Altruist Furnishings win Switched on Business Award

David and Gabby Locke and the Entire Tech team receiving their Switched on Business Award from City of Armadale Mayor and Chairperson of the South East Regional Energy Group, Ruth Butterfield. They were joined by Cr Aaron Adams (City of Gosnells / SEREG delegate), City of Melville Business Development Advisor Stuart Tomlinson and Sustainability Engagement Officer Jess Sutherland. Photo credit: City of Melville. 

Local duo Nicole and Bryce Polmear are recycling for a reason and their business, Altruist Furnishings in Kelmscott, has received the Switched on Business Award in recognition of their green thinking.

Altruist Furnishings are challenging the community to re-think their relationship with furniture.

“Our goal is that no piece of furniture goes to landfill, ever, and that nobody has to go without the essential furniture they need,” said Nicole.

Using Bryce’s skills as a cabinet maker, the pair keep furniture alive by recreating old pieces with a new look.

Bryce and Nicole also salvage pieces that would otherwise be on their way to landfill.

“When we come across damaged melamine pieces left out for verge collection, we fix them up then donate to charity” said Bryce.

Zero waste

Altruist Furnishings was born when Nicole saw useable furniture left out for verge collection. 

“Our wasteful ways mean we are sending furniture to landfill while other people are looking for furniture” said Nicole.

As well as tackling waste in the community, Altruist Furnishings also reduce waste in their workshop. By reducing the use of new materials for their furniture restoration, they cut out packaging and avoid virgin materials. Construction waste is sorted and sent for reuse, so only a fraction of “waste” ever leaves Altruist Furnishings destined for landfill. 

New ideas

Altruist Furnishings have used creativity to breathe new life into old items.

“Older style TV cabinets were made with a lot of beautiful wood, but times have changed. We can renovatethese pieces into something new that suits modern lifestyles, like a wine rack, or use the wood to build a new piece” said Bryce.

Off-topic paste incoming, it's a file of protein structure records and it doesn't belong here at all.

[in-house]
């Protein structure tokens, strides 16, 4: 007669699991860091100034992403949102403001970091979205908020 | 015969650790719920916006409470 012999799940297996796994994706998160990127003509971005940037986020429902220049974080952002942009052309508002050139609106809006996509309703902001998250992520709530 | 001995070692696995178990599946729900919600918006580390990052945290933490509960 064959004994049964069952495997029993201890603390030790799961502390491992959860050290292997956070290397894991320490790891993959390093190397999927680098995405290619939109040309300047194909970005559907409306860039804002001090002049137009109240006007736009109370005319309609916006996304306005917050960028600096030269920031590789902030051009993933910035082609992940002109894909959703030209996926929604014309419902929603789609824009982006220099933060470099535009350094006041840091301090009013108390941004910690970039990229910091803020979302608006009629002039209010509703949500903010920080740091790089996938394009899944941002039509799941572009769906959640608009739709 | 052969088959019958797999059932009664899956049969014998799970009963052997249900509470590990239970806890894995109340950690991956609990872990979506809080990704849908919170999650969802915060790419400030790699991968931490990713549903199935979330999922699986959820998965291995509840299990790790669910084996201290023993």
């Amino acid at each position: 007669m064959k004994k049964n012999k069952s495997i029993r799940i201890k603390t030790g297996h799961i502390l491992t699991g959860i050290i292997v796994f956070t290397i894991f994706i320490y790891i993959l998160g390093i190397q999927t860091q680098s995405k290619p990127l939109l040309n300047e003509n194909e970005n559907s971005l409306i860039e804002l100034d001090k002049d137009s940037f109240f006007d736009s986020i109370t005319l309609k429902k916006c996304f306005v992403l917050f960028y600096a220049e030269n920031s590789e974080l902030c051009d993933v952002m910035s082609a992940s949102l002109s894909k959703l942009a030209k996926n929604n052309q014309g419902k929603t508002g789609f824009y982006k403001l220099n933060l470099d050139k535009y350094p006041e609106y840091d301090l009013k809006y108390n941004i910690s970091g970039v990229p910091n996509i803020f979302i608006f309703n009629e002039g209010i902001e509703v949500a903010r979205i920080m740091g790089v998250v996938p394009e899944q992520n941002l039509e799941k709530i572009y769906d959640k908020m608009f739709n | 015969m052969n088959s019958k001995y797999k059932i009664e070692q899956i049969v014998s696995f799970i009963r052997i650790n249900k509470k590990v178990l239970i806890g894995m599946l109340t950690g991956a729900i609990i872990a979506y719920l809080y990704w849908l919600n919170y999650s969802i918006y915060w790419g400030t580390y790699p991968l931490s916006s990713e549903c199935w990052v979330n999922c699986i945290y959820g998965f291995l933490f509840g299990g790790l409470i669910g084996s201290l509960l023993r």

Close the loop

Altruist Furnishings have big plans for reducing waste. They will expand the business’ gardens to process most of their unavoidable waste on site. Saw dust and wood chips will be used as mulch, and water from the workshop will be filtered and used on the gardens.

Using waste on site saves the emissions and costs associated with transportation, sorting and disposal.

Zero waste business tips

Turn over a new leaf in your business and give wasteful habits the flick with our tips.

  1. Reduce. Make simple switches to eliminate waste sources, for example remove paper towels and provide tea towels
  2. Reuse. Think creatively about how something can be repurposed before discarding it
  3. Respond. Send your waste reduction message up the supply chain by asking suppliers to reduce packaging waste (like unnecessary plastic and packing foam)
  4. Rehome. Give empty containers to a local school or early years learning centre, or ask REmida Creative Reuse Centre if their artists could use your materials.

 Find out more about the Switched on Business awards, including terms and conditions of entry.